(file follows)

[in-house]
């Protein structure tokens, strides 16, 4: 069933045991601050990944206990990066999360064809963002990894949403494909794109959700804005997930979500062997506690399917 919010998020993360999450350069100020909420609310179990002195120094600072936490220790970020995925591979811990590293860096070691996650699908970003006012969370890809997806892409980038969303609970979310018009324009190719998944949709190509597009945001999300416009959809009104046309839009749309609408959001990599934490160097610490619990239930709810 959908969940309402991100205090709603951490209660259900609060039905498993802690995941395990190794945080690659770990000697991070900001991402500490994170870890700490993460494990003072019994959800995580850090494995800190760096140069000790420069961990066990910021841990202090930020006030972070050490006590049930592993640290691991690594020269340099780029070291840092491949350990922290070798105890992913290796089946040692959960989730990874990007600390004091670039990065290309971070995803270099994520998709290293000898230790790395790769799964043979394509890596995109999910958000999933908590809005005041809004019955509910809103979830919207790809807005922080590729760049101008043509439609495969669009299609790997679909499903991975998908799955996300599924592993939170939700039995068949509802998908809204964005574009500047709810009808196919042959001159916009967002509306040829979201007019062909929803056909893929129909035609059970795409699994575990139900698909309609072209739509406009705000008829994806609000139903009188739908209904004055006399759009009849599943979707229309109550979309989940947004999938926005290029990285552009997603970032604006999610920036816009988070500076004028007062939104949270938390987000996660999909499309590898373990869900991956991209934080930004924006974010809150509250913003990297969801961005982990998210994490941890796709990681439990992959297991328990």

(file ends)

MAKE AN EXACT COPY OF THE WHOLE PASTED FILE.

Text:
[in-house]
């Protein structure tokens, strides 16, 4: 069933045991601050990944206990990066999360064809963002990894949403494909794109959700804005997930979500062997506690399917 919010998020993360999450350069100020909420609310179990002195120094600072936490220790970020995925591979811990590293860096070691996650699908970003006012969370890809997806892409980038969303609970979310018009324009190719998944949709190509597009945001999300416009959809009104046309839009749309609408959001990599934490160097610490619990239930709810 959908969940309402991100205090709603951490209660259900609060039905498993802690995941395990190794945080690659770990000697991070900001991402500490994170870890700490993460494990003072019994959800995580850090494995800190760096140069000790420069961990066990910021841990202090930020006030972070050490006590049930592993640290691991690594020269340099780029070291840092491949350990922290070798105890992913290796089946040692959960989730990874990007600390004091670039990065290309971070995803270099994520998709290293000898230790790395790769799964043979394509890596995109999910958000999933908590809005005041809004019955509910809103979830919207790809807005922080590729760049101008043509439609495969669009299609790997679909499903991975998908799955996300599924592993939170939700039995068949509802998908809204964005574009500047709810009808196919042959001159916009967002509306040829979201007019062909929803056909893929129909035609059970795409699994575990139900698909309609072209739509406009705000008829994806609000139903009188739908209904004055006399759009009849599943979707229309109550979309989940947004999938926005290029990285552009997603970032604006999610920036816009988070500076004028007062939104949270938390987000996660999909499309590898373990869900991956991209934080930004924006974010809150509250913003990297969801961005982990998210994490941890796709990681439990992959297991328990």